Sticking to the older parts of the cemetery furthest from West 153rd St — disobedient she might be, but stupid Lee was not — she lost herself in the crunch of her boots in virgin snow and the company of so many silent dead. In hardly any time at all, she was moving into the newer burial sites where the mausoleums lost their beautiful Gothic architecture in lieu of modern, static buildings with hard edges and ruler-straight lines nestled among young trees barely worth their weight in firewood. 

Slowing as she reached the West 155th St cemetery entrance, Lee performed a fast glance across the yard between headstones in either direction to be sure no one occupied the street other than the rows of parked cars. Sensing she was safe, she broke into a sprint and vaulted over the ornate wrought iron fence ringing the property, hands and feet barely touching the black metal. Years of playing subterranean Tarzan meant few obstacles could truly hinder her. If I fit in, I slip in, she chuckles to herself.

Successfully free of the cemetery, Lee straightened with a self-satisfied tug of her jacket and veered to the left, following the high stone wall opposite her toward the low bridge cutting under Riverside Drive. Blackness awaited her, but so did the person lingering just within the bridge’s arched underbelly. She could make out his silhouette each time he pushed off the wall and walked forward only to double back and disappear again like a toy soldier keeping watch.

Lee was more than ninety-nine percent sure this was her man, but to save herself the chance of a very awkward encounter that could potentially end in screaming, she reached into her pocket and retrieved a tiny flashlight. Tucked tight against the webbing between her thumb and forefinger, she clicked the side button three times and waited.

One heartbeat. Two. Three.

The figure didn’t move for another four seconds before the darkness was broken by a tiny prick of blue light flashing in answer to her silent question. Yep, that was him. Lee audibly exhaled her relief in a plume of white fog and jogged to safety, happy to be out of sight.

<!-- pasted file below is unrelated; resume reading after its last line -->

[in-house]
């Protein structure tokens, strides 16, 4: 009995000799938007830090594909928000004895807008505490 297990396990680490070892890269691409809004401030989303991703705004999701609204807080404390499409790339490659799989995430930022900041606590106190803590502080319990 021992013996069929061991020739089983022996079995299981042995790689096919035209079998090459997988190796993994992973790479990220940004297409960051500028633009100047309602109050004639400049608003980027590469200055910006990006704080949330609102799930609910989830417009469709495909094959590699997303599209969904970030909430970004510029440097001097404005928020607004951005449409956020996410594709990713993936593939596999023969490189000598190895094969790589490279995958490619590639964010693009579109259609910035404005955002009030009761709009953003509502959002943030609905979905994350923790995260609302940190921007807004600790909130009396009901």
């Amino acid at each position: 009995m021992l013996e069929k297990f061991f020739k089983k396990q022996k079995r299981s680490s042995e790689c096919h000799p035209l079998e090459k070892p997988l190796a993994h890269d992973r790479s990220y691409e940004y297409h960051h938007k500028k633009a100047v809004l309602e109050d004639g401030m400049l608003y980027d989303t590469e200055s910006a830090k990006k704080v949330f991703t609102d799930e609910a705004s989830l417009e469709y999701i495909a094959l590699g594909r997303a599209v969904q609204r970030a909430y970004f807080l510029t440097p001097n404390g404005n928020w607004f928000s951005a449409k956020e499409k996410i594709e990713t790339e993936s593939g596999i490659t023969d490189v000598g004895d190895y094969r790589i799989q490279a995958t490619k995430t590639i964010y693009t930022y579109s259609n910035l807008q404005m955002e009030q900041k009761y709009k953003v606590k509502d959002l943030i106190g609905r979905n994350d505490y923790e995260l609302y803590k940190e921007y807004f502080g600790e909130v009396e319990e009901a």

“Evening, your Eternal Spookiness,” the man said with a lopsided smile, balancing a cardboard box on his hip like he’d done this before, which he had. Several times. “You’re punctual as always.”

Greetings, my Midnight Minion,” Lee said in return, signing with her hands. “I’m always on time. Mother’s rules.

“Oh, I like that one. Midnight Minion,” he said, tasting the world with a grin that showed off crooked teeth. “Might get that embroidered on a jacket. Hella cool.”

You’re welcome. Midnight Minion sounds better than Francis anyway.” Lee barely dodged a good-natured shove, laughing as she danced out of reach. 

“Asshole,” Francis muttered. “Might just stick to calling you Wolfman from now on instead, yah ugly bastard.”

“You walked into that one, and you wouldn’t be far off the mark. I do have a face only a mother could love. So what did you bring me?”

“I should take my box back and make you wait, but I don’t want to carry this shit another ten blocks.” Francis passed the box to Lee and took the opportunity to light a cigarette now that his hands were free while she dug through the contents. “I got what I could for your order. Copper wiring. Solder, plus a new kit. Circuit boards. Microwave transformer. Oh, and those L-bends you needed. Found a few at the shop. No luck on the flanges or valves. I’ll keep looking.”

You are a treasure,” Lee said, transferring the contents of the box into the backpack she’d hidden under her jacket.

“Damn straight I am,” Francis mumbled around the cigarette, the coals at the tip glowing orange when he sucked in, tinting his brown eyes momentarily gold. “Think this will last you longer than four days?”

Oh, not likely.” She gave a helpless shrug. Two days tops. I’ve got plans for everything.”

Francis blew out a lung full of smoke and tapped away stray ash. “Well, try to make it last. I can’t make another trip for at least two weeks, and I don’t know if Luke’s available yet.”

Lee made a noncommittal noise and signed without looking up. I can always call Jerry.”

Arms elbow-deep in the box of scrap, Lee heard Francis’ distasteful snort. “I mean if you want to. God knows why Mother keeps him as an Insider.”

Beggars can’t be choosers, and he’s competent enough to get the job done. Anyway, thanks again for the late call.” Lee stood and slung the backpack over one shoulder, the contents clanking as they settled. “Oh, and here.”

From the depths of an inseam pocket, she dug out a velvet bag that jingled when tossed between them. Francis caught it smartly with one hand, curiosity plain. Upending it, his palm filled with yellow circlets of various size, some adorned with precious stones, some intricately crafted.